The federal government just confirmed it will enforce a law that truckers hate starting this month
- The Commercial Vehicle Safety Alliance confirmed in a press release that it would begin enforcing the electronic-logging-device mandate on December 17, and noted that truckers would have no 'soft enforcement' grace period to adopt the latest technology.
- The agency enforces rules implemented by the Federal Motor Carrier Safety Administration. Previously, truckers could alternatively use automatic onboard recording devices but a change to the rules requires that all truck drivers now use ELDs, according to a press release sent out Monday. That rule would be fully enforced beginning December 17, the release said.
- The ELD mandate originally came into effect in December 2017, and was intended to enforce hours-of-service rules for truckers to help prevent crashes and injuries.
- But several truckers told Business Insider that the mandate had instead damaged their ability to make a living, and made their jobs more unsafe.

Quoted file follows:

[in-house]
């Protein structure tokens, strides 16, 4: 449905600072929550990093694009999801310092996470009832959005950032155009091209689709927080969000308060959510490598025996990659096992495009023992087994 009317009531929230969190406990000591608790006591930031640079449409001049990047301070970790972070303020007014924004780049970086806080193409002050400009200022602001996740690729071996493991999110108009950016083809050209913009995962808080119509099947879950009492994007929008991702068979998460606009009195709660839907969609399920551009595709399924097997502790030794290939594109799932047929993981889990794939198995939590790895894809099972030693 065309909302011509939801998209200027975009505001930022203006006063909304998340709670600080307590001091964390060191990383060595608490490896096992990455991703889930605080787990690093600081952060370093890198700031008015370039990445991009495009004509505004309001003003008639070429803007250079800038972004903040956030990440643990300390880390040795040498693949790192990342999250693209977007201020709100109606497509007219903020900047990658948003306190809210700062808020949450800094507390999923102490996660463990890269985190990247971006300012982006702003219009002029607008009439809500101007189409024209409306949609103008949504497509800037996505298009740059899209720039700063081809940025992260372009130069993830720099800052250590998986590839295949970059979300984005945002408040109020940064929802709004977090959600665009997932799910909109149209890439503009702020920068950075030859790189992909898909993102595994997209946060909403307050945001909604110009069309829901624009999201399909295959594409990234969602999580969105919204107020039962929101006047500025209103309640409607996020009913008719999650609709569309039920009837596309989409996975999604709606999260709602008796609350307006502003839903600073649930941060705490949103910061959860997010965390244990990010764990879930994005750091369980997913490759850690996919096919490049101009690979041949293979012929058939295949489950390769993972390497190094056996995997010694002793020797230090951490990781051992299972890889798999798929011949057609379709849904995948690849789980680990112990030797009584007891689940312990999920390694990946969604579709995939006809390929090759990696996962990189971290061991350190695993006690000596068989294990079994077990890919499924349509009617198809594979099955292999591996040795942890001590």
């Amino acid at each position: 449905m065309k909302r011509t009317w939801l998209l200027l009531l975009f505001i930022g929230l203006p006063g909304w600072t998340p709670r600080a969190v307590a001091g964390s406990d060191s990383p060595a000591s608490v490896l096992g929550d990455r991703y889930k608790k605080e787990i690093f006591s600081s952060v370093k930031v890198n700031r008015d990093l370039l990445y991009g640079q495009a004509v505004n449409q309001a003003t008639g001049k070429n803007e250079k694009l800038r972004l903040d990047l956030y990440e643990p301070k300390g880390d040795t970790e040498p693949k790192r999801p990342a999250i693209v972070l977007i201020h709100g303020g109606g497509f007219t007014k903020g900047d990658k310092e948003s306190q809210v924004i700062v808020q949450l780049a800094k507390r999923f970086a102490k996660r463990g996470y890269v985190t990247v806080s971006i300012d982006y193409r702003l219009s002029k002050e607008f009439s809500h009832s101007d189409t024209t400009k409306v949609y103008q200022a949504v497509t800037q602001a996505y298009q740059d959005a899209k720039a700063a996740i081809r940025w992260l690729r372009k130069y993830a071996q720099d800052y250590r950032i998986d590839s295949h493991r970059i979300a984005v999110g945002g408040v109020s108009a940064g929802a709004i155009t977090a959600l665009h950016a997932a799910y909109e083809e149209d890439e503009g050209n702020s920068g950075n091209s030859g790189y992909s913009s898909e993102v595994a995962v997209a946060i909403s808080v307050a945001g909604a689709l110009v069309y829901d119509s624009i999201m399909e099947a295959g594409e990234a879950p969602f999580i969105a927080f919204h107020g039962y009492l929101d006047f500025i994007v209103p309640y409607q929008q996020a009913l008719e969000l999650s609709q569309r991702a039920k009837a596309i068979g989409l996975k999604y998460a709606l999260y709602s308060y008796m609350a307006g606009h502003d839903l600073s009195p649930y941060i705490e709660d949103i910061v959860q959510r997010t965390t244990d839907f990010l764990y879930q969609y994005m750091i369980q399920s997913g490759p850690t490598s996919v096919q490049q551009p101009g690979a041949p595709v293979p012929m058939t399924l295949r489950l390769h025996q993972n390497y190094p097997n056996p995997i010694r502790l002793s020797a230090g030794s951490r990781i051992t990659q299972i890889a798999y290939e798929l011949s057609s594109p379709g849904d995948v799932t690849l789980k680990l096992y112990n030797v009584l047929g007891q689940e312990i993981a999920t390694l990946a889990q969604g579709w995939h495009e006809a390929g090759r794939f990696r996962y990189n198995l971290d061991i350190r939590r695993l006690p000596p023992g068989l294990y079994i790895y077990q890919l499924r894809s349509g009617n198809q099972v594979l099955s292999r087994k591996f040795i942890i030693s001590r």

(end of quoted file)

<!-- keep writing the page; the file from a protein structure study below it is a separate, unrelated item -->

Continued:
- The Federal Motor Carrier Safety Administration revised its hours-of-service rules in August in response to complaints, but left the ELD mandate untouched.
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A widely unpopular ruleThe ELD mandate was originally intended to help enforce hours-of-service rules for truckers, by ensuring truckers don't drive for more than 11 hours a day, that they work a maximum of 14 hours a day, and that they take regular breaks. But it has drawn the ire of truck drivers who complain that the mandate has slashed salaries and just made the job more unsafe.
Truckers like Steve Manley, 52, told Business Insider last May that the ELD mandate had simply pushed drivers to beat the clock, with no regard for the consequences."The electronic logs are supposed to make it safer, but really it has created a hazardous race to beat the clock," Manley said. "Drivers are now more reckless than ever trying to make it to their destination before the clock runs out with the mandatory breaks and such."This August, the FMCSA announced it would modify its longstanding hours-of-service rules, in response to the many driver complaints it had received about the ELD mandate. It made five changes, to make truck driver shifts more flexible. But it left the electronic-logging-device requirement untouched.
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